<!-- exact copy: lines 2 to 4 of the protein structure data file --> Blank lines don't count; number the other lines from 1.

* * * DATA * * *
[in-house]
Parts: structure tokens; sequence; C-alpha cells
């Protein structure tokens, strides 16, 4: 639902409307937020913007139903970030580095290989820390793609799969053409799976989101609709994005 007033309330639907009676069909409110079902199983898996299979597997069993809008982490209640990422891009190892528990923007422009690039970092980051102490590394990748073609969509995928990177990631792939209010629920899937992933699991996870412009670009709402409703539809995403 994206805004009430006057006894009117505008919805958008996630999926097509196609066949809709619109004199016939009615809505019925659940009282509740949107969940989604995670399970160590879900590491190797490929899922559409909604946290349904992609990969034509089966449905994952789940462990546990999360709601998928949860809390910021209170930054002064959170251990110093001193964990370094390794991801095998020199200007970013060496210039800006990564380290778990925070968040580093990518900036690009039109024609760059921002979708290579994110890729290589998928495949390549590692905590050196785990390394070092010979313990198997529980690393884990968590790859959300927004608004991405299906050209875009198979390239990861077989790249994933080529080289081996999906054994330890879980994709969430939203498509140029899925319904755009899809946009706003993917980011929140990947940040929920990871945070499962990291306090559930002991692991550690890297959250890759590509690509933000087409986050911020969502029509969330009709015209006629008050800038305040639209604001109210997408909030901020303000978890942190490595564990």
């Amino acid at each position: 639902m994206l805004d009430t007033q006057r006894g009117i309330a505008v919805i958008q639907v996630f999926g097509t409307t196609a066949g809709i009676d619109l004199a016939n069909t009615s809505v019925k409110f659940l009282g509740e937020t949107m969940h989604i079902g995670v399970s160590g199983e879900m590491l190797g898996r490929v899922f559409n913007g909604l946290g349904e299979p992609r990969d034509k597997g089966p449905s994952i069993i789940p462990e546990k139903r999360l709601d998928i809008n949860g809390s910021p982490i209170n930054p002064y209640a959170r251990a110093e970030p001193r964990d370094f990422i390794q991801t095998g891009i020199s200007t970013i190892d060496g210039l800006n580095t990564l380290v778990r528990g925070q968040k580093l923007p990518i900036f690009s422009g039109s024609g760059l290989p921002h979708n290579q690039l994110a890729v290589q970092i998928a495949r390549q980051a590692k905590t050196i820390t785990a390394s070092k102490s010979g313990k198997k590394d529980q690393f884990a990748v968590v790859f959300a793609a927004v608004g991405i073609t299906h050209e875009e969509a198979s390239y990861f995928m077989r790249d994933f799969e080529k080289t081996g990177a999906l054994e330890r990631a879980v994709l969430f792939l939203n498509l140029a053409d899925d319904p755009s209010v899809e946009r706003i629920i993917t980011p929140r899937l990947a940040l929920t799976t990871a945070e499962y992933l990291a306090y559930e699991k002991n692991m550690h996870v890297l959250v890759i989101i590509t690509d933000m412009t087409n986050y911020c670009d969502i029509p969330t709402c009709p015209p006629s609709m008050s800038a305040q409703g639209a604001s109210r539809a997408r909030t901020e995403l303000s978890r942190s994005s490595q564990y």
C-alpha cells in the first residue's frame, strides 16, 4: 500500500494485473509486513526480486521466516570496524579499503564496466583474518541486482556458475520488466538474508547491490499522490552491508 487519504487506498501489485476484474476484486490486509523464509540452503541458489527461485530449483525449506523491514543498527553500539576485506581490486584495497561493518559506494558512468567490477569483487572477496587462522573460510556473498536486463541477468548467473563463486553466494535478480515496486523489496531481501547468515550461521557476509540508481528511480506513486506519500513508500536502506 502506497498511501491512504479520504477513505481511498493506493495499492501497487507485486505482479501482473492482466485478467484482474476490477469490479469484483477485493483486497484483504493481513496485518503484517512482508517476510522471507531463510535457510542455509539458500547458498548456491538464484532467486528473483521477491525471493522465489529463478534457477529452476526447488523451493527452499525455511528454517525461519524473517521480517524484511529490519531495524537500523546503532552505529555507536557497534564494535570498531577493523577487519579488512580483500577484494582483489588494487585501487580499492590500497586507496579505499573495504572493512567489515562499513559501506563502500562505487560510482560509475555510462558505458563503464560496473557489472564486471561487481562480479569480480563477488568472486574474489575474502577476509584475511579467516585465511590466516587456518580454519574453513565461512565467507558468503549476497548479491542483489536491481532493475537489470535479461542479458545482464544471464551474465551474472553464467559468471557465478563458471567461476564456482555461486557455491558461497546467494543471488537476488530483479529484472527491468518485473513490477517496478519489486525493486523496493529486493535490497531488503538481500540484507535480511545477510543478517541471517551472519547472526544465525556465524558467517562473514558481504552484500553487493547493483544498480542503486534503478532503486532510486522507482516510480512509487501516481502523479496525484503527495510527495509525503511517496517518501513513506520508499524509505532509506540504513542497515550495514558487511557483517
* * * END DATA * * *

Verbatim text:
Parts: structure tokens; sequence; C-alpha cells
């Protein structure tokens, strides 16, 4: 639902409307937020913007139903970030580095290989820390793609799969053409799976989101609709994005 007033309330639907009676069909409110079902199983898996299979597997069993809008982490209640990422891009190892528990923007422009690039970092980051102490590394990748073609969509995928990177990631792939209010629920899937992933699991996870412009670009709402409703539809995403 994206805004009430006057006894009117505008919805958008996630999926097509196609066949809709619109004199016939009615809505019925659940009282509740949107969940989604995670399970160590879900590491190797490929899922559409909604946290349904992609990969034509089966449905994952789940462990546990999360709601998928949860809390910021209170930054002064959170251990110093001193964990370094390794991801095998020199200007970013060496210039800006990564380290778990925070968040580093990518900036690009039109024609760059921002979708290579994110890729290589998928495949390549590692905590050196785990390394070092010979313990198997529980690393884990968590790859959300927004608004991405299906050209875009198979390239990861077989790249994933080529080289081996999906054994330890879980994709969430939203498509140029899925319904755009899809946009706003993917980011929140990947940040929920990871945070499962990291306090559930002991692991550690890297959250890759590509690509933000087409986050911020969502029509969330009709015209006629008050800038305040639209604001109210997408909030901020303000978890942190490595564990």
């Amino acid at each position: 639902m994206l805004d009430t007033q006057r006894g009117i309330a505008v919805i958008q639907v996630f999926g097509t409307t196609a066949g809709i009676d619109l004199a016939n069909t009615s809505v019925k409110f659940l009282g509740e937020t949107m969940h989604i079902g995670v399970s160590g199983e879900m590491l190797g898996r490929v899922f559409n913007g909604l946290g349904e299979p992609r990969d034509k597997g089966p449905s994952i069993i789940p462990e546990k139903r999360l709601d998928i809008n949860g809390s910021p982490i209170n930054p002064y209640a959170r251990a110093e970030p001193r964990d370094f990422i390794q991801t095998g891009i020199s200007t970013i190892d060496g210039l800006n580095t990564l380290v778990r528990g925070q968040k580093l923007p990518i900036f690009s422009g039109s024609g760059l290989p921002h979708n290579q690039l994110a890729v290589q970092i998928a495949r390549q980051a590692k905590t050196i820390t785990a390394s070092k102490s010979g313990k198997k590394d529980q690393f884990a990748v968590v790859f959300a793609a927004v608004g991405i073609t299906h050209e875009e969509a198979s390239y990861f995928m077989r790249d994933f799969e080529k080289t081996g990177a999906l054994e330890r990631a879980v994709l969430f792939l939203n498509l140029a053409d899925d319904p755009s209010v899809e946009r706003i629920i993917t980011p929140r899937l990947a940040l929920t799976t990871a945070e499962y992933l990291a306090y559930e699991k002991n692991m550690h996870v890297l959250v890759i989101i590509t690509d933000m412009t087409n986050y911020c670009d969502i029509p969330t709402c009709p015209p006629s609709m008050s800038a305040q409703g639209a604001s109210r539809a997408r909030t901020e995403l303000s978890r942190s994005s490595q564990y």